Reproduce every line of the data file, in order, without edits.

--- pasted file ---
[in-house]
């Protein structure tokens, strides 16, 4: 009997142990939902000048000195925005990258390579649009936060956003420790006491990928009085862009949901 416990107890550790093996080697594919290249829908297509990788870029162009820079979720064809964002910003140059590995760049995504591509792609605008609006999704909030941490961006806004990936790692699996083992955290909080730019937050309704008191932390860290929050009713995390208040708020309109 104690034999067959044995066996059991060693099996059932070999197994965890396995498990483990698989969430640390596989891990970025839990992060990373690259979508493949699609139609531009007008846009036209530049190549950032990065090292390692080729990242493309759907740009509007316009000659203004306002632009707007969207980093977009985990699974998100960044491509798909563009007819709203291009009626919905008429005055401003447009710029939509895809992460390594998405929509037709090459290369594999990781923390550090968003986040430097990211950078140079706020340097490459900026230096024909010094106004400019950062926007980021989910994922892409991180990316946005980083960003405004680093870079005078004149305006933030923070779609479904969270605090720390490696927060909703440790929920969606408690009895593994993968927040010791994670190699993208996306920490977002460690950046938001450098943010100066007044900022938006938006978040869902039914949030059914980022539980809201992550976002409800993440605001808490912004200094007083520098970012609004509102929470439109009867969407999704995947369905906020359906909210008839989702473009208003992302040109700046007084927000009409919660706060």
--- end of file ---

[in-house]
């Protein structure tokens, strides 16, 4: 009997142990939902000048000195925005990258390579649009936060956003420790006491990928009085862009949901 416990107890550790093996080697594919290249829908297509990788870029162009820079979720064809964002910003140059590995760049995504591509792609605008609006999704909030941490961006806004990936790692699996083992955290909080730019937050309704008191932390860290929050009713995390208040708020309109 104690034999067959044995066996059991060693099996059932070999197994965890396995498990483990698989969430640390596989891990970025839990992060990373690259979508493949699609139609531009007008846009036209530049190549950032990065090292390692080729990242493309759907740009509007316009000659203004306002632009707007969207980093977009985990699974998100960044491509798909563009007819709203291009009626919905008429005055401003447009710029939509895809992460390594998405929509037709090459290369594999990781923390550090968003986040430097990211950078140079706020340097490459900026230096024909010094106004400019950062926007980021989910994922892409991180990316946005980083960003405004680093870079005078004149305006933030923070779609479904969270605090720390490696927060909703440790929920969606408690009895593994993968927040010791994670190699993208996306920490977002460690950046938001450098943010100066007044900022938006938006978040869902039914949030059914980022539980809201992550976002409800993440605001808490912004200094007083520098970012609004509102929470439109009867969407999704995947369905906020359906909210008839989702473009208003992302040109700046007084927000009409919660706060």